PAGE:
Before I launched my freelance copywriting business, I spent three full months planning my escape from corporate America. (Four months if you count the month I spent over-thinking whether I should quit my day job . . . or not.)
I read Peter Bowerman’s The Well-Fed Writer cover-to-cover. Twice. I built my web-based writing portfolio. I converted our rarely-used formal living room into an office. And I planned my business implementation strategy.
My early efforts paid off. Within 90 days of starting my business, I had replaced my full time income.
Here are my top seven:
1. Do you have the writing skills and talent to produce marketable content in your field?
Reality Check: I wrote a lot of marketing copy for my day job. And it was good stuff. I was confident that other companies would agree. Can you say the same for your writing?
If not, spend time acquiring the right experience before quitting your day job. Take some writing classes. Offer your writing services for free to a non-profit organization or a friend with a small business. Hire a writing mentor. Do whatever it takes to gain the writing skills and talent to compete in your market.
2. Do you have the cash reserves to replace your day job income for at least four to six months?
Reality Check: If you and your family rely on your day job paycheck to pay the bills, you MUST have at least four to six months of income stashed in a savings account. It takes time to build a clientele and project backlog so you will need to supplement your freelance income for the first several months – maybe longer.
I ended up cashing out a small 401K account to create my cash reserves, although I wouldn’t recommend doing that if you have another savings source. But for me, this was the only choice. (Sidenote: since the recent stock market crash would have killed my account value anyway, I don’t have any regrets for putting that money toward building a business.)
3. Do you have the full support of your immediate family?
Reality Check: Starting a freelance writing business is risky. There’s the real possibility that you’ll burn up your savings without getting your business off the ground. (There’s also the real possibility that you’ll be wildly successful and much, much happier as a self-employed business owner.) It is important that your immediate family, meaning your spouse or significant other who also provides an income to support your family, understands this and supports you anyway.
I honestly believe that having the support of my family is one of the major reasons for my success. When things didn’t go quite the way I wanted, I had an entire team cheering me on. Without that support, it would have been easy to give up.
4. Are you prepared to burn your current employment bridge?
Reality Check: When I quit my day job, I naively expected my current employer to be my first and best client. After all, I knew their business inside and out and they knew I produced quality content. They gave me one project before realizing that I was also seeking work from their competitors. And that was the end of the relationship.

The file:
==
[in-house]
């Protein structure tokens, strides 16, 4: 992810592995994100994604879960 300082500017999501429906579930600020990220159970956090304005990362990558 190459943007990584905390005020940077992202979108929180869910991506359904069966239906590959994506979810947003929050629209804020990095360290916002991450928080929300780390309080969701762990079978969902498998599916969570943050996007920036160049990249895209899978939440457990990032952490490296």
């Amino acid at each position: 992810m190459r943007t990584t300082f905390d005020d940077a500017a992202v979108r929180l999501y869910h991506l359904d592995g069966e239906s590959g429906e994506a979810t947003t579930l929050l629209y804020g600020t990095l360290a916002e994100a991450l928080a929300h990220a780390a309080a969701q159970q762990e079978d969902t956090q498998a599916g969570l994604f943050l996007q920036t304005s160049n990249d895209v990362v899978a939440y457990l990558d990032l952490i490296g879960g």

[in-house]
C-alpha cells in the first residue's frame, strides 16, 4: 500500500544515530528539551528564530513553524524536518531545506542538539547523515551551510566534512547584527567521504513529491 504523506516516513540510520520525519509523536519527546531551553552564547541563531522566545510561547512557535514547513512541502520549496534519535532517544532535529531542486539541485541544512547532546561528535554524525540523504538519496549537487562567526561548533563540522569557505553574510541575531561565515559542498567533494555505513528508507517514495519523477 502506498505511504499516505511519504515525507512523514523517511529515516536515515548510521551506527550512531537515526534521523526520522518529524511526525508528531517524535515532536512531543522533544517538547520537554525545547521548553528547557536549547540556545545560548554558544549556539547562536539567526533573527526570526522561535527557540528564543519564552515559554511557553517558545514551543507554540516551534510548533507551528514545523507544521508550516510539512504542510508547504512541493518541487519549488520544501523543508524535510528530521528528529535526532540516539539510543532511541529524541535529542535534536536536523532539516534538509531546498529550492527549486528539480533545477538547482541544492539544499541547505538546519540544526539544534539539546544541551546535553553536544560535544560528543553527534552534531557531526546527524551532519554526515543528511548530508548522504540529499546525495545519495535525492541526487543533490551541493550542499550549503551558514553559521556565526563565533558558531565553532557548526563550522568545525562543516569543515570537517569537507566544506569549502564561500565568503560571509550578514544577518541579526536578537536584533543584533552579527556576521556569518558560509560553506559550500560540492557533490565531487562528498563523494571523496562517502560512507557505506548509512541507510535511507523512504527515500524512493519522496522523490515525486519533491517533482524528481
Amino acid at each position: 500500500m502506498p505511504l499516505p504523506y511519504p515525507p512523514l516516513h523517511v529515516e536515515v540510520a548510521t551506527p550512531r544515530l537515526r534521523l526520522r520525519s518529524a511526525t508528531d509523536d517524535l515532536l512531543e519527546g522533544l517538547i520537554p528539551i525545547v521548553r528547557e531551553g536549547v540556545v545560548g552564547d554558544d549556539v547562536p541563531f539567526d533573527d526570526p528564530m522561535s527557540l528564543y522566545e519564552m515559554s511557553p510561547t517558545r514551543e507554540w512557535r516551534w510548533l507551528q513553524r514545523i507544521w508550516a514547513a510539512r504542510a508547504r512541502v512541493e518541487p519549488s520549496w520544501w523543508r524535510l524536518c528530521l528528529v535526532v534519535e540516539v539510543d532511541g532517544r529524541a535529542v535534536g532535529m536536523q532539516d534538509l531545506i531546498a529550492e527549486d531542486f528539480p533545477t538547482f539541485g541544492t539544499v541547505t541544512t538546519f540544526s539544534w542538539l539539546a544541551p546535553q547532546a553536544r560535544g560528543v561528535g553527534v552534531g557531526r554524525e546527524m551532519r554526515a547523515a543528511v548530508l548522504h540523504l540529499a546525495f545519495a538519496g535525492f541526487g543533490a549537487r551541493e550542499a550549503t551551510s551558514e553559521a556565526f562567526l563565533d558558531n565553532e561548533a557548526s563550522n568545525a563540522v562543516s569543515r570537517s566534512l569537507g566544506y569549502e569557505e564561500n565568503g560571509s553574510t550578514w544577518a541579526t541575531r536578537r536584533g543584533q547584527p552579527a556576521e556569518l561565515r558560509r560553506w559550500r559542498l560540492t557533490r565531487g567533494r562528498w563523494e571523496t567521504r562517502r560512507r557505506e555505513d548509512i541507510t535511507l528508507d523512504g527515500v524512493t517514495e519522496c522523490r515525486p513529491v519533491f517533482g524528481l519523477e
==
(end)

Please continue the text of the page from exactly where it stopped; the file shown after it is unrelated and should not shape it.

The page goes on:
My market niche is very focused and very competitive. I work with several companies that sell similar software to the same group of prospects. My current clients accept that; my old employer didn’t. Whether you will be working as a freelance writer in your company’s niche or a different market, it’s important to understand that, when you quit your day job, you may be severing that tie forever. If this does happen, will you be okay with that?
Reality Check: By the last day of your current job, you should have a complete marketing plan in place for quickly getting your business off the ground. As I mentioned earlier, you should have your office set up, your web site built and your online writing portfolio in place. You should also have a list of prospects to contact and your sales pitch ready. In addition, you might want to get your business bank account established and research any business license requirements in your area. Having all of these things in place before you actually launch your business will save valuable time (and money) once you become an official business owner.
6. Do you have the self-discipline to be self-employed?
Reality Check: Working for yourself from home isn’t always easy. Many potential distractions will tempt you to work less and play more, or spend your most productive time doing laundry or running errands. If you want to succeed as a full time freelance writer, you need to commit a set number of hours each day to your work. And the more hours you commit to your start-up business, the greater your chances of success.
Friends, family and even acquaintances often mistake my work-from-home lifestyle for a stay-at-home mom existence, so it’s a constant battle to set boundaries around day time commitments. Even my own kids expect me to do things for them during my designated workday. Do you have the self-discipline to make your work a priority when a million other things are vying for your time?
7. Can you handle the stress of self-employment?
Reality Check: Self-employment is stressful. Some months I’m buried in work and other months I run short. Deadlines constantly nip at my heels and threaten to crush my creativity. If I’m too sick to work, I don’t get paid. Same thing when I take a vacation. The constant stress associated with full time freelance writing isn’t for everyone. But if you’re like me, and overwhelmingly prefer this stress to a “real” job, start planning your escape today..